Warden Fired At Max-Security Western Md. Prison
CUMBERLAND, Md. (AP) — Maryland’s prison agency said it has fired the warden of the North Branch Correctional Institution because his leadership failures created distrust and safety risks at the maximum-security lockup where a correctional officer was stabbed last year.
Bobby Shearin, the prison’s warden since 2009, told the Cumberland Times-News he received the termination letter Monday from Department of Public Safety and Correctional Services Secretary Gregg Hershberger and Wayne Webb, regional executive director. The letter stated that Shearin was to be placed immediately on administrative leave and terminated from state service Feb. 17, the newspaper reported.
Department spokesman Mark Vernarelli told the newspaper in an email that Shearin has been replaced by Frank Bishop, previously warden at the nearby Western Correctional Institution. Vernarelli said Richard J. Graham Jr. was promoted from assistant warden to warden of Western Correctional Institution.
An accompanying list of complaints alleged Shearin had failed to hold staff accountable for actions; allowed staff to violate dress code; allowed the chain of command to lapse to the point of ineffectiveness; failed to communicate with inmates, creating an atmosphere of distrust; failed to follow orders; and failed to address serious staff misconduct.
“The future of NBCI needs to move forward in a positive direction that cannot be achieved under your leadership style,” the document read.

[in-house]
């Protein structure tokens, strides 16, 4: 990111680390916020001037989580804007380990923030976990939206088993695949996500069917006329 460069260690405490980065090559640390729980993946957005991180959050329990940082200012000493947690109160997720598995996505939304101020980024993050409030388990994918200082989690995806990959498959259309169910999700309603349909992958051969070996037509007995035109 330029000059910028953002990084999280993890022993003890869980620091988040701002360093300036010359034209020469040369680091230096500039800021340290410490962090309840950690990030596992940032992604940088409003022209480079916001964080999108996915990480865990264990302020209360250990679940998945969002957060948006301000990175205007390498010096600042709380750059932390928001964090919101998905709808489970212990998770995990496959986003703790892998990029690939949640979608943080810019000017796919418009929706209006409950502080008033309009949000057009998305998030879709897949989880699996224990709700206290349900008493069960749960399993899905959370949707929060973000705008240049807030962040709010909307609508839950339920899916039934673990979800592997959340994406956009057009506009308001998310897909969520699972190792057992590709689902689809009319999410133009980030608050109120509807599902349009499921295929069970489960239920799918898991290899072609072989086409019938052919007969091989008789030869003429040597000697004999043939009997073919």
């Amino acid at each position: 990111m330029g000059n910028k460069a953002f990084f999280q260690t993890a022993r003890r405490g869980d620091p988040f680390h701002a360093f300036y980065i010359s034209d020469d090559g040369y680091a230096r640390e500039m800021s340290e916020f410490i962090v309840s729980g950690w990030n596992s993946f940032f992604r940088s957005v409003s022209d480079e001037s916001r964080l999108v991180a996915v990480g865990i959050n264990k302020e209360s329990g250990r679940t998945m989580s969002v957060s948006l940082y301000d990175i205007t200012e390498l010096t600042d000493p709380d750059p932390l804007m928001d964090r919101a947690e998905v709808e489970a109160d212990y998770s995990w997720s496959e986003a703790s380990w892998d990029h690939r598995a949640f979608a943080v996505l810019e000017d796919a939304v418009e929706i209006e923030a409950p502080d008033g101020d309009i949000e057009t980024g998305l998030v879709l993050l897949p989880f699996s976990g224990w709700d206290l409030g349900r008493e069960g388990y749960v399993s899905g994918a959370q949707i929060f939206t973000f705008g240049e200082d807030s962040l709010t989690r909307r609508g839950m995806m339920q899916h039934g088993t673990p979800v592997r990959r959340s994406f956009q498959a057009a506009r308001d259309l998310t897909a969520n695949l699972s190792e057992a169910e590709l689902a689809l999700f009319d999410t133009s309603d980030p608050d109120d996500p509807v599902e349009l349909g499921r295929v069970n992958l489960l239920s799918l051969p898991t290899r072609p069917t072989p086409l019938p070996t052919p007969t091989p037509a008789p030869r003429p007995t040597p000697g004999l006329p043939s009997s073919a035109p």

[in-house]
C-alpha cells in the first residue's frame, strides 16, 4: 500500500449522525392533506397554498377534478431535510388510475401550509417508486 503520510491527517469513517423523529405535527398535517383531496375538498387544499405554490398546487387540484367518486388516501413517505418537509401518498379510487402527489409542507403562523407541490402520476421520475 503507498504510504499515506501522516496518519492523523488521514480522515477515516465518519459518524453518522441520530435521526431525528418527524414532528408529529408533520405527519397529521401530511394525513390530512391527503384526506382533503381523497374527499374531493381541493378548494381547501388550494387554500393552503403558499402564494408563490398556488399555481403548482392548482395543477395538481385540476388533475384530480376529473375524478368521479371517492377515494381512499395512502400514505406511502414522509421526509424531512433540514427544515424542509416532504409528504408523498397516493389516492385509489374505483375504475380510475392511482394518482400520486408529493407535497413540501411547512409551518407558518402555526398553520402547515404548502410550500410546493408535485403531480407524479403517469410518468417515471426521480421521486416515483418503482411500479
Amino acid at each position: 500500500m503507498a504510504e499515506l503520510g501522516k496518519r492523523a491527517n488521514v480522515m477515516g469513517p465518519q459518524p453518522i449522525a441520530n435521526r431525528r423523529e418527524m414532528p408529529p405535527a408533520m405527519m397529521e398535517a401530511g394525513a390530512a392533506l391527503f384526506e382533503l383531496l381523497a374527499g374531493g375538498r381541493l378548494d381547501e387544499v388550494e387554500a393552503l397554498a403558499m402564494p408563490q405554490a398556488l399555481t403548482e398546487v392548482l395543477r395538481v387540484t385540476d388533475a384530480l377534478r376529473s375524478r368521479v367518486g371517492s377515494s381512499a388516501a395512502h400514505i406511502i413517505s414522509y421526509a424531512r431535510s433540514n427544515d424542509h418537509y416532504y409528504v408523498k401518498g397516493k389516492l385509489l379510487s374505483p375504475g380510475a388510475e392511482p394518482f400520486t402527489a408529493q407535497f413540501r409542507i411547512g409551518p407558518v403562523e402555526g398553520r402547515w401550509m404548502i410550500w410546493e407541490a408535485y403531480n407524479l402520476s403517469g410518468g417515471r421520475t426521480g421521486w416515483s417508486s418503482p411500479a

Shearin said he’s evaluating legal options for responding to his firing.
He is at least the second high-level manager at the prison to lose his job following the Aug. 5 stabbing of guard Herbert Hilliard. Inmate Richard Crawford is accused of stabbing Hilliard 10 times with a makeshift weapon and is set for trial on Feb. 27.
The prison’s security chief was reassigned within the department three weeks later because Hilliard hadn’t been informed of a threat against him. The state workers’ union, the American Federation of State, County and Municipal Employees, released a handwritten letter last summer that an inmate purportedly sent to a correctional supervisor four days before the attack on Hilliard, warning there would be violence if two officers were not removed from a specific tier of the prison.
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